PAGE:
The goal of an incident response document is to be useful, not to consume hours of time to keep them current or to misdirect us. However, checklists and decision trees can be helpful in keeping the team focused and reducing errors. The trick will be to strike a balance between details and generalizations to maximize utility and minimize obsolescence.

For example, instead of creating a specific plan for a “ransomware attack on a desktop computer” incident, generalize it to a “malware attack on an endpoint device” and possibly have a secondary checklist for ransomware attacks. Similarly, instead of escalating a detected server data breach incident to “Janet in IT and Dickinson in legal,” escalate incidents to “data breach team leader and legal,” create the email address databreachincident@mycoemail, and hyperlink documentation to the continuously updated contact list.

Test your plan

Lastly, test the plan. Run a simulation as a table-top exercise drill to see how easily the plan can be understood and how readily the team can use the document. Most plans make sense when they are read, but when trying to execute the plan, people may notice items that are overlooked.

It is better to discover details in a meeting room than during an attack over the 4th of July weekend

For example, it may make perfect sense to route a web server DDoS attack to the cybersecurity team on paper, but in an exercise, the cybersecurity team may realize that only the marketing department and their outsourced designers hold the passwords to access the server. It is much better to discover such details in a meeting room than during an attack over the 4th of July weekend when the marketing department is on a no-phone, team-building whitewater rafting trip.

Setting Up an Incident Response Team

When we build our contact list, we define roles. If those roles have individual people assigned to them, then that is our team. However, if we list a department, then we also need to go to each department and determine the specific team members with the primary responsibility for incident response.

When selecting members, volunteers are nice, but competence is essential. Some members may need to be drafted, so the incident response team can be effective. Technical savvy is required for technical roles, but there should also be non-technical roles as well.

Typical roles include:

  • Company executive to authorize costs, approve escalation, etc.
  • Information security analyst and specialist to track and contain IT attacks
  • IT systems specialist to manage recovery, temporary systems, etc.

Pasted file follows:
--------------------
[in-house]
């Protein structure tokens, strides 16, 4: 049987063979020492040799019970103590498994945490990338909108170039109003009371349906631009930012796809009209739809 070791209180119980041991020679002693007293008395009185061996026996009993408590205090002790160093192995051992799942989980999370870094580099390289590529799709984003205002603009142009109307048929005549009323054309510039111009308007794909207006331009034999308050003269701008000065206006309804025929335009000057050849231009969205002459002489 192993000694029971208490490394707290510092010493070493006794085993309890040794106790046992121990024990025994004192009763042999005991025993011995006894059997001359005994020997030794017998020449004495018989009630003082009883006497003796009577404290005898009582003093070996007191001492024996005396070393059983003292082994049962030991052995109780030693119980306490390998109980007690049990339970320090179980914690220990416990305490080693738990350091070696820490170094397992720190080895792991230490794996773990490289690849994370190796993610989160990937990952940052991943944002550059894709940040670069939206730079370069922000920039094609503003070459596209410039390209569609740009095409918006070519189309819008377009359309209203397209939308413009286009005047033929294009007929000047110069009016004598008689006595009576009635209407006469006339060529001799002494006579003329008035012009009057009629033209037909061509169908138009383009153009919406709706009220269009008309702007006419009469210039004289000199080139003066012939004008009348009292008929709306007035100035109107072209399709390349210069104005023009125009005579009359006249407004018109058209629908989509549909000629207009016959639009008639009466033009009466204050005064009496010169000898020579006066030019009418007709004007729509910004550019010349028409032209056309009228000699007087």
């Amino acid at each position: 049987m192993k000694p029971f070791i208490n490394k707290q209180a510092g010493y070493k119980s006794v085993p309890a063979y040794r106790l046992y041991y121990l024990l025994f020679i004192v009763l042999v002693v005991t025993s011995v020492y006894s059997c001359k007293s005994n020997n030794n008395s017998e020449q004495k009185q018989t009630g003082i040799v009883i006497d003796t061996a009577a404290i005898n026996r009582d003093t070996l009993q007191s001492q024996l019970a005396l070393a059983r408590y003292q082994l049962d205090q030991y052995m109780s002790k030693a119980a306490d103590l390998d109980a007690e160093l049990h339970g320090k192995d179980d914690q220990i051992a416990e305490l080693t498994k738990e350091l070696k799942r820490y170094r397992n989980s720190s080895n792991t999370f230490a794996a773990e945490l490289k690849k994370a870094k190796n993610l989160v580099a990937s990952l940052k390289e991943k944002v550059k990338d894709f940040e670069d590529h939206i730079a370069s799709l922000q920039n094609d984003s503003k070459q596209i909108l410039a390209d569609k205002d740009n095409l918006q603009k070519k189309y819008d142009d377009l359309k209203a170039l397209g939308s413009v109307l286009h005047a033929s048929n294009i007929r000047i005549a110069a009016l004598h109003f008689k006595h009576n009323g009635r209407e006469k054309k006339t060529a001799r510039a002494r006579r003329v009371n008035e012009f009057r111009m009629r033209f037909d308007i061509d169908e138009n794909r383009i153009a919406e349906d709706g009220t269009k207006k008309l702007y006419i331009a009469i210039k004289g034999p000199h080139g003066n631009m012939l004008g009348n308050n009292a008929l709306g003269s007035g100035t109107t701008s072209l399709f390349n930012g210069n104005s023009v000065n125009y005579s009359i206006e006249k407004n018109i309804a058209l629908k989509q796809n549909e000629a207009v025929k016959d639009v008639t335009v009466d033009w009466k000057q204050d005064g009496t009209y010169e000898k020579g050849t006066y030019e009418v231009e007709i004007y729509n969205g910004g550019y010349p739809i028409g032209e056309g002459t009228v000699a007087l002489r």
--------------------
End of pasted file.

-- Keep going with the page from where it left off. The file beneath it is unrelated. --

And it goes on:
• Operations to help the organization deal with operational challenges
  • Legal to deal with legal issues and advise about evidence
  • Human resources to deal with internal personnel issues
  • Finance to deal with financial incidents and financial consequences to other incidents
  • Public relations and marketing to handle internal and external communications
  • Incident-specific specialists (often outsourced) such as:
    • Firemen for fires
    • Physical security for physical breaches
    • Forensic IT specialists to gather computer evidence

Not all roles need to be filled by employees. PR can be handled by PR agencies, and some aspects of incident response can be outsourced to technical consultants. However, the company should retain overall supervision and coordinate communication. After all, no one else can be as motivated as the victim to have a successful result.

Incident Response Steps

Regardless of the type of incident, the basic steps will always be:

  • Identification
  • Containment
  • Eradication
  • Recovery
  • Lessons Learned

These steps become easier with thorough preparation, but even completely unprepared organizations need to deal with these steps once an incident occurs.


Identifying the nature of the attack may seem simple, but it can be an evolving process. For example, an IT team dealing with a ransomware attack might discover that the source of the attack came from unpatched firewall vulnerability or that their data has been exfiltrated. Identification may need to recognize several different types of incidents (ransomware, web shell, data breach, etc.) and immediately address them upon discovery.

Some incidents turn out to be false alarms. A SIEM may produce an alert indicating a compromised machine, or a user may desperately call the help desk and mistakenly report that a huge amount of data has been deleted.

Each of these instances trigger the beginning of the incident process, and the first level of incident response must identify if the issue is valid. The alert might be a false positive, and the “deleted data” may be that a folder on the shared server was accidentally dropped into a subdirectory out of sight. Only an investigation into the details can properly identify how the organization should proceed.